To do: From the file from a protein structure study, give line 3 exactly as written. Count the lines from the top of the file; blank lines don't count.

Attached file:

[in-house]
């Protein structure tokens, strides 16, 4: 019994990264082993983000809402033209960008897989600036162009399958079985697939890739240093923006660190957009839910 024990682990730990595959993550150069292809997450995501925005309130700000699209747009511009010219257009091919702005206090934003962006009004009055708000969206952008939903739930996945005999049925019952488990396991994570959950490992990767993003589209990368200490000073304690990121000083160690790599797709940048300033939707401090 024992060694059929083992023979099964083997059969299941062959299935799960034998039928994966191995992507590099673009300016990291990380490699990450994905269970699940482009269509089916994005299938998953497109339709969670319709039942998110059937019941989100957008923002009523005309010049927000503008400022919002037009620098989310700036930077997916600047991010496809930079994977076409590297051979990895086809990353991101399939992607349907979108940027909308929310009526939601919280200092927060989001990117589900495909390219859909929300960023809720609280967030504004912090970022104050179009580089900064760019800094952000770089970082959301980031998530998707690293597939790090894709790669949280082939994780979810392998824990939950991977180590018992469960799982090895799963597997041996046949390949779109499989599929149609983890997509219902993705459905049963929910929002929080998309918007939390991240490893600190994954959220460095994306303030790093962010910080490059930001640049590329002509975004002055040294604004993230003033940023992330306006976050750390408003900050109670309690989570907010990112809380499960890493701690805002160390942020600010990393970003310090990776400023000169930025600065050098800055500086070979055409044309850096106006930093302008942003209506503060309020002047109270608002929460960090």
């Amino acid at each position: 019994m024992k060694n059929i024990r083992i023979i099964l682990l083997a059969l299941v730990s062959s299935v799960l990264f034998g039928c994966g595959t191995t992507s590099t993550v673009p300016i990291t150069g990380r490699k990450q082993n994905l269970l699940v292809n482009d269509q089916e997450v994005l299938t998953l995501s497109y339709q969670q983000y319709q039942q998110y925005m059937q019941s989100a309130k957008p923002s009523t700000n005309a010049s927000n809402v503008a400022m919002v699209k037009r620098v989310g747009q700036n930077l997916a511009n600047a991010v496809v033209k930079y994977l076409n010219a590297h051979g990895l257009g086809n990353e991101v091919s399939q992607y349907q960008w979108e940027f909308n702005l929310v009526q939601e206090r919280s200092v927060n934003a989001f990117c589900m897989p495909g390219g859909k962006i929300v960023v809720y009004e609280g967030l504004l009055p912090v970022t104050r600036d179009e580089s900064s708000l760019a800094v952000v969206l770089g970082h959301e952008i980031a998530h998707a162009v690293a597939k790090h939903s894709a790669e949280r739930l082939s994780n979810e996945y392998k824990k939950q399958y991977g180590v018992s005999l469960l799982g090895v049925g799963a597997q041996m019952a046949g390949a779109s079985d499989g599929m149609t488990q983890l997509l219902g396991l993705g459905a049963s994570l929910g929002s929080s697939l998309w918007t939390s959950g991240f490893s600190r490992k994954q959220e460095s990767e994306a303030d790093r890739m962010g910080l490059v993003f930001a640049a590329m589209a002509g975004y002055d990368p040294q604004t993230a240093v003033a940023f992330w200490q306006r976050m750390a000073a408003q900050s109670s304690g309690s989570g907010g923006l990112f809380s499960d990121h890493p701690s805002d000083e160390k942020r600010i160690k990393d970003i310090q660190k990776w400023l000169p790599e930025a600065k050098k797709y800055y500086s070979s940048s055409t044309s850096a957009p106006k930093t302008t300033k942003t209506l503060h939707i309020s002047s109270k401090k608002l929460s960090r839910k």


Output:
């Amino acid at each position: 019994m024992k060694n059929i024990r083992i023979i099964l682990l083997a059969l299941v730990s062959s299935v799960l990264f034998g039928c994966g595959t191995t992507s590099t993550v673009p300016i990291t150069g990380r490699k990450q082993n994905l269970l699940v292809n482009d269509q089916e997450v994005l299938t998953l995501s497109y339709q969670q983000y319709q039942q998110y925005m059937q019941s989100a309130k957008p923002s009523t700000n005309a010049s927000n809402v503008a400022m919002v699209k037009r620098v989310g747009q700036n930077l997916a511009n600047a991010v496809v033209k930079y994977l076409n010219a590297h051979g990895l257009g086809n990353e991101v091919s399939q992607y349907q960008w979108e940027f909308n702005l929310v009526q939601e206090r919280s200092v927060n934003a989001f990117c589900m897989p495909g390219g859909k962006i929300v960023v809720y009004e609280g967030l504004l009055p912090v970022t104050r600036d179009e580089s900064s708000l760019a800094v952000v969206l770089g970082h959301e952008i980031a998530h998707a162009v690293a597939k790090h939903s894709a790669e949280r739930l082939s994780n979810e996945y392998k824990k939950q399958y991977g180590v018992s005999l469960l799982g090895v049925g799963a597997q041996m019952a046949g390949a779109s079985d499989g599929m149609t488990q983890l997509l219902g396991l993705g459905a049963s994570l929910g929002s929080s697939l998309w918007t939390s959950g991240f490893s600190r490992k994954q959220e460095s990767e994306a303030d790093r890739m962010g910080l490059v993003f930001a640049a590329m589209a002509g975004y002055d990368p040294q604004t993230a240093v003033a940023f992330w200490q306006r976050m750390a000073a408003q900050s109670s304690g309690s989570g907010g923006l990112f809380s499960d990121h890493p701690s805002d000083e160390k942020r600010i160690k990393d970003i310090q660190k990776w400023l000169p790599e930025a600065k050098k797709y800055y500086s070979s940048s055409t044309s850096a957009p106006k930093t302008t300033k942003t209506l503060h939707i309020s002047s109270k401090k608002l929460s960090r839910k």